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Get Ready for the Sleepiest Day of the Year

SATURDAY, Dec. 28, 2019 (HealthDay News) -- What's the sleepiest day of the year?

For a majority of Americans, that would be New Year's Day, according to a survey of 2,003 adults by the American Academy of Sleep Medicine (AASM).

The findings showed that 57 percent said they're more tired on Jan. 1 than on other holidays and times of the year, followed by the first day back at work in January (45%) and July 5 (41%).

As well as being the sleepiest day, New Year's Day is a good time to set healthy sleep goals for the coming year, the sleep experts said. Sleep improves well-being, fitness and productivity, and helps fight off infection, maintain a healthy weight and prevent chronic diseases.

Resolve to get enough sleep each night, AASM advises. Adults should sleep seven or more hours a night on a regular basis, but more than one-third of U.S. adults fall short of that, according to data from the U.S. Centers for Disease Control and Prevention.

The quality of your sleep is also important. Keep your bedroom free of distracting technology, or be sure to silence or turn off your cellphone and TV. Ideally, turn off devices at least 30 minutes before bedtime.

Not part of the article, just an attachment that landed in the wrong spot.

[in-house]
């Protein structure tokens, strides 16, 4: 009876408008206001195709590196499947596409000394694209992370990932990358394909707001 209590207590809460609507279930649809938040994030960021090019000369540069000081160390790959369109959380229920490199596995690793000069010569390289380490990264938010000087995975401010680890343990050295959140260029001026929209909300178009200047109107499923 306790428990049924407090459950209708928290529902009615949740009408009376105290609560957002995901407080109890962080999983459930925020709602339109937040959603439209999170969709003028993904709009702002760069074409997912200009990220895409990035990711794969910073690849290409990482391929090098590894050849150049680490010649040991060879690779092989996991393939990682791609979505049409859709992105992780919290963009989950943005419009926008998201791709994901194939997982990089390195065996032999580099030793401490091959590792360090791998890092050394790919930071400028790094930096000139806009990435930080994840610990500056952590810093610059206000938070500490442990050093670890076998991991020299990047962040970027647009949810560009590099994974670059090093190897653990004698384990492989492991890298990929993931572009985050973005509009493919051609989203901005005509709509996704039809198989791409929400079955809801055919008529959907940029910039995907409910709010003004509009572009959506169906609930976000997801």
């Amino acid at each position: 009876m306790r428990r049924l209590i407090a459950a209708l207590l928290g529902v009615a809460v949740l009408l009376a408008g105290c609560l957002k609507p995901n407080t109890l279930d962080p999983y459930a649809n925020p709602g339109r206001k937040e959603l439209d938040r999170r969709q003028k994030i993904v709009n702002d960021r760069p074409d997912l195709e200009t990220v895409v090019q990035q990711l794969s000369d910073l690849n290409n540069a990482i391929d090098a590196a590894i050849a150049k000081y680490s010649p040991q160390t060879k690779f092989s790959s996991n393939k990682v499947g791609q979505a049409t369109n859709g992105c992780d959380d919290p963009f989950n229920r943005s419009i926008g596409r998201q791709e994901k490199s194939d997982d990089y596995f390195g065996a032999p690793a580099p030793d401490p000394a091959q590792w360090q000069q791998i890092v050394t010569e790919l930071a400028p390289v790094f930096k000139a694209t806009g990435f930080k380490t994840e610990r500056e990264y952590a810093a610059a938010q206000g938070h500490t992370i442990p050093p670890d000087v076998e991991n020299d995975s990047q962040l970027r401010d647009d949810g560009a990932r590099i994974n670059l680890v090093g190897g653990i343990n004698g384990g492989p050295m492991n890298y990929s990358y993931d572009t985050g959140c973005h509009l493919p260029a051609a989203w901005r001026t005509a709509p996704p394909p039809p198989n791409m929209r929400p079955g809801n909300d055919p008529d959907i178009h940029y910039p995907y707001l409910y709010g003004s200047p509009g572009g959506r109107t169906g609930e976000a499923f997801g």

Avoid alcohol, caffeine or tobacco in the evening, and don't eat a large meal or exercise right before bed. Make a comfortable setting for sleep by keeping your bedroom dark and at a temperature that's good for sleeping. Most people sleep best at a cool temperature, according to the AASM.

Maintain a regular sleep routine, they advised in an academy news release. Try to wake up at the same time every morning and go to bed when you feel sleepy.

If lifestyle changes don't improve your sleep, talk to your health care provider about possible solutions.

If you have an ongoing sleep problem or struggle to stay awake during the day, the AASM recommends that you seek help. Common sleep disorders like insomnia and sleep apnea are treatable.

More information

The U.S. National Institutes of Health offers a guide to healthy sleep.

SOURCE: American Academy of Sleep Medicine, news release, Dec. 11, 2019

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